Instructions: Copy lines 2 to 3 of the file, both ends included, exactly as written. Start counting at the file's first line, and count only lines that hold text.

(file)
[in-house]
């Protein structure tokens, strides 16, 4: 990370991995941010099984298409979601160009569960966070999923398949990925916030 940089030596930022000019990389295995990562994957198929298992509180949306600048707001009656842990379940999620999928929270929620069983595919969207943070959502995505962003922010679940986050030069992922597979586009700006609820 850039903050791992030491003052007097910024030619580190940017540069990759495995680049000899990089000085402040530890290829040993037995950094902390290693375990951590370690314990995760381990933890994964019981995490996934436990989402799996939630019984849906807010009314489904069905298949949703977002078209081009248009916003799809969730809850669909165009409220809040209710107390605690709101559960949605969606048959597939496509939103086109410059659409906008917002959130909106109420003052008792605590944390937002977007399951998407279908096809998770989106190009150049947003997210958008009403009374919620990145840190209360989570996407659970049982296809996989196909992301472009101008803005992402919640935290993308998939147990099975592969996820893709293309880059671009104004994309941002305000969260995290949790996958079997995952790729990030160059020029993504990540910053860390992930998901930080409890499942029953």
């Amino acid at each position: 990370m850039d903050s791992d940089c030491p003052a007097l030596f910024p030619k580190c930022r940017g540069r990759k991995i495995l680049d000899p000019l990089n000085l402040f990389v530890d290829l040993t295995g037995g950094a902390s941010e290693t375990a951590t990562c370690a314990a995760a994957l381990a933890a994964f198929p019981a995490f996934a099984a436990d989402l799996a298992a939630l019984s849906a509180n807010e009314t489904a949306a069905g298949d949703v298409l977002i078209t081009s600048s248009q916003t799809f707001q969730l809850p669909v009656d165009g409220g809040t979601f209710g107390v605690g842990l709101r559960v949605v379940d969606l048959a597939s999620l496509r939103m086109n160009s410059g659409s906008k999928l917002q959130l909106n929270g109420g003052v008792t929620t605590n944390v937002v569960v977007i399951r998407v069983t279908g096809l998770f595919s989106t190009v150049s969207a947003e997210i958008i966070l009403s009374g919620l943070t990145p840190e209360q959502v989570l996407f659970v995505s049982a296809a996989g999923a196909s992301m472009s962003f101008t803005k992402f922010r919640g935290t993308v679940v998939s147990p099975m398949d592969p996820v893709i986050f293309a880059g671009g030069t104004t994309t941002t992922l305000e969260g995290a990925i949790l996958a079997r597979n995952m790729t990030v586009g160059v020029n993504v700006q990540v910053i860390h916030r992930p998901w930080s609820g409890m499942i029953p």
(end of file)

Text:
């Protein structure tokens, strides 16, 4: 990370991995941010099984298409979601160009569960966070999923398949990925916030 940089030596930022000019990389295995990562994957198929298992509180949306600048707001009656842990379940999620999928929270929620069983595919969207943070959502995505962003922010679940986050030069992922597979586009700006609820 850039903050791992030491003052007097910024030619580190940017540069990759495995680049000899990089000085402040530890290829040993037995950094902390290693375990951590370690314990995760381990933890994964019981995490996934436990989402799996939630019984849906807010009314489904069905298949949703977002078209081009248009916003799809969730809850669909165009409220809040209710107390605690709101559960949605969606048959597939496509939103086109410059659409906008917002959130909106109420003052008792605590944390937002977007399951998407279908096809998770989106190009150049947003997210958008009403009374919620990145840190209360989570996407659970049982296809996989196909992301472009101008803005992402919640935290993308998939147990099975592969996820893709293309880059671009104004994309941002305000969260995290949790996958079997995952790729990030160059020029993504990540910053860390992930998901930080409890499942029953």
């Amino acid at each position: 990370m850039d903050s791992d940089c030491p003052a007097l030596f910024p030619k580190c930022r940017g540069r990759k991995i495995l680049d000899p000019l990089n000085l402040f990389v530890d290829l040993t295995g037995g950094a902390s941010e290693t375990a951590t990562c370690a314990a995760a994957l381990a933890a994964f198929p019981a995490f996934a099984a436990d989402l799996a298992a939630l019984s849906a509180n807010e009314t489904a949306a069905g298949d949703v298409l977002i078209t081009s600048s248009q916003t799809f707001q969730l809850p669909v009656d165009g409220g809040t979601f209710g107390v605690g842990l709101r559960v949605v379940d969606l048959a597939s999620l496509r939103m086109n160009s410059g659409s906008k999928l917002q959130l909106n929270g109420g003052v008792t929620t605590n944390v937002v569960v977007i399951r998407v069983t279908g096809l998770f595919s989106t190009v150049s969207a947003e997210i958008i966070l009403s009374g919620l943070t990145p840190e209360q959502v989570l996407f659970v995505s049982a296809a996989g999923a196909s992301m472009s962003f101008t803005k992402f922010r919640g935290t993308v679940v998939s147990p099975m398949d592969p996820v893709i986050f293309a880059g671009g030069t104004t994309t941002t992922l305000e969260g995290a990925i949790l996958a079997r597979n995952m790729t990030v586009g160059v020029n993504v700006q990540v910053i860390h916030r992930p998901w930080s609820g409890m499942i029953p």